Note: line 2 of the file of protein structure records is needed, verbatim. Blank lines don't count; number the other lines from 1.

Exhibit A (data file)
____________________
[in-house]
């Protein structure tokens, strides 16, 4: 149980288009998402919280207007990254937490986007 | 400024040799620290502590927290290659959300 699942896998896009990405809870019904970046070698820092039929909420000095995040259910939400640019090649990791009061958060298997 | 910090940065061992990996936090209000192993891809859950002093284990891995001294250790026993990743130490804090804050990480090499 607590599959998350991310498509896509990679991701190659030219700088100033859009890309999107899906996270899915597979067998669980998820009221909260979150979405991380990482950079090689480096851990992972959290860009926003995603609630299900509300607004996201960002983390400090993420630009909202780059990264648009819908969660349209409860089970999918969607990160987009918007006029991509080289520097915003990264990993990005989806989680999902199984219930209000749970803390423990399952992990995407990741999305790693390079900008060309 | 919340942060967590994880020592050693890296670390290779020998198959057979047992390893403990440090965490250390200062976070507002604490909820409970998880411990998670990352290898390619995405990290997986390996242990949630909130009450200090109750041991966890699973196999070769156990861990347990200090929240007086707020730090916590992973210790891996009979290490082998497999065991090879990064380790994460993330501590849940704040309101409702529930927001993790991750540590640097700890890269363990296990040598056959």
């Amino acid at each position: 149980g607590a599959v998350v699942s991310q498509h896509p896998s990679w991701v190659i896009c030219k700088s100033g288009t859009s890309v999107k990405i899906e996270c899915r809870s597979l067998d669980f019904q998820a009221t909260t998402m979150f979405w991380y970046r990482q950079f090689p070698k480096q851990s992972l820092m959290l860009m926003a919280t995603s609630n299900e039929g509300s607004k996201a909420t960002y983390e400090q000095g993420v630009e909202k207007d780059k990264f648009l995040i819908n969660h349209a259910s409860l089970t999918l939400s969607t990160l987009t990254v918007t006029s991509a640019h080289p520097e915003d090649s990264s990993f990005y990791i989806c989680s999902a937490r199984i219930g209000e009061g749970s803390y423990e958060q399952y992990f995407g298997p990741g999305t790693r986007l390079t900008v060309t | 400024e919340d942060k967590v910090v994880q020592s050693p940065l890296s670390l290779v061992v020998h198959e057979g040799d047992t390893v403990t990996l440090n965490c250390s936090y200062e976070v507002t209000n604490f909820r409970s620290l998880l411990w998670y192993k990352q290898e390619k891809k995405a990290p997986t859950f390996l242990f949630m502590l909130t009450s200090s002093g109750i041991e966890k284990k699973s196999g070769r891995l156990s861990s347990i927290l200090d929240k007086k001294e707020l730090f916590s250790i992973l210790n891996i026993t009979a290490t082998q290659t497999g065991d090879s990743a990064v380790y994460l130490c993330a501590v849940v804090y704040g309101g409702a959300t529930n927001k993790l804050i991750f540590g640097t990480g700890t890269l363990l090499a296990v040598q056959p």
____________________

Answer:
């Protein structure tokens, strides 16, 4: 149980288009998402919280207007990254937490986007 | 400024040799620290502590927290290659959300 699942896998896009990405809870019904970046070698820092039929909420000095995040259910939400640019090649990791009061958060298997 | 910090940065061992990996936090209000192993891809859950002093284990891995001294250790026993990743130490804090804050990480090499 607590599959998350991310498509896509990679991701190659030219700088100033859009890309999107899906996270899915597979067998669980998820009221909260979150979405991380990482950079090689480096851990992972959290860009926003995603609630299900509300607004996201960002983390400090993420630009909202780059990264648009819908969660349209409860089970999918969607990160987009918007006029991509080289520097915003990264990993990005989806989680999902199984219930209000749970803390423990399952992990995407990741999305790693390079900008060309 | 919340942060967590994880020592050693890296670390290779020998198959057979047992390893403990440090965490250390200062976070507002604490909820409970998880411990998670990352290898390619995405990290997986390996242990949630909130009450200090109750041991966890699973196999070769156990861990347990200090929240007086707020730090916590992973210790891996009979290490082998497999065991090879990064380790994460993330501590849940704040309101409702529930927001993790991750540590640097700890890269363990296990040598056959």